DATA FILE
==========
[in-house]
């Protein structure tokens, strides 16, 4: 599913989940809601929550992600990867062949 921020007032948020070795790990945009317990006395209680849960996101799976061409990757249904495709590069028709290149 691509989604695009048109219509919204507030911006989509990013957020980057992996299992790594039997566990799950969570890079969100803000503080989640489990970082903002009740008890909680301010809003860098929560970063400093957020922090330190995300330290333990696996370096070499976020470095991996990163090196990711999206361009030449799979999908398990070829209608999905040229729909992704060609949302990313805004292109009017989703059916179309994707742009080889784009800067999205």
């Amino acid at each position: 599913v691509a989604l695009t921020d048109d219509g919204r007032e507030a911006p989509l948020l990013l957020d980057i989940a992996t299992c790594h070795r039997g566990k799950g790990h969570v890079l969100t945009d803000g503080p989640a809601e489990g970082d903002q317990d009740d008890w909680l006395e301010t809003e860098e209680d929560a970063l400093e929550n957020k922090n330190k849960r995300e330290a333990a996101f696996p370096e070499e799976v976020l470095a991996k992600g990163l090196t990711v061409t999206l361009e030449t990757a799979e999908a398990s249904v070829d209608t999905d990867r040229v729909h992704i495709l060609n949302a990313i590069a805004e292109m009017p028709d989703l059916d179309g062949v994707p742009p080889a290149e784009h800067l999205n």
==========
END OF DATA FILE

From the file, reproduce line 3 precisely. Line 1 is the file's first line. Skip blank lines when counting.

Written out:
């Amino acid at each position: 599913v691509a989604l695009t921020d048109d219509g919204r007032e507030a911006p989509l948020l990013l957020d980057i989940a992996t299992c790594h070795r039997g566990k799950g790990h969570v890079l969100t945009d803000g503080p989640a809601e489990g970082d903002q317990d009740d008890w909680l006395e301010t809003e860098e209680d929560a970063l400093e929550n957020k922090n330190k849960r995300e330290a333990a996101f696996p370096e070499e799976v976020l470095a991996k992600g990163l090196t990711v061409t999206l361009e030449t990757a799979e999908a398990s249904v070829d209608t999905d990867r040229v729909h992704i495709l060609n949302a990313i590069a805004e292109m009017p028709d989703l059916d179309g062949v994707p742009p080889a290149e784009h800067l999205n």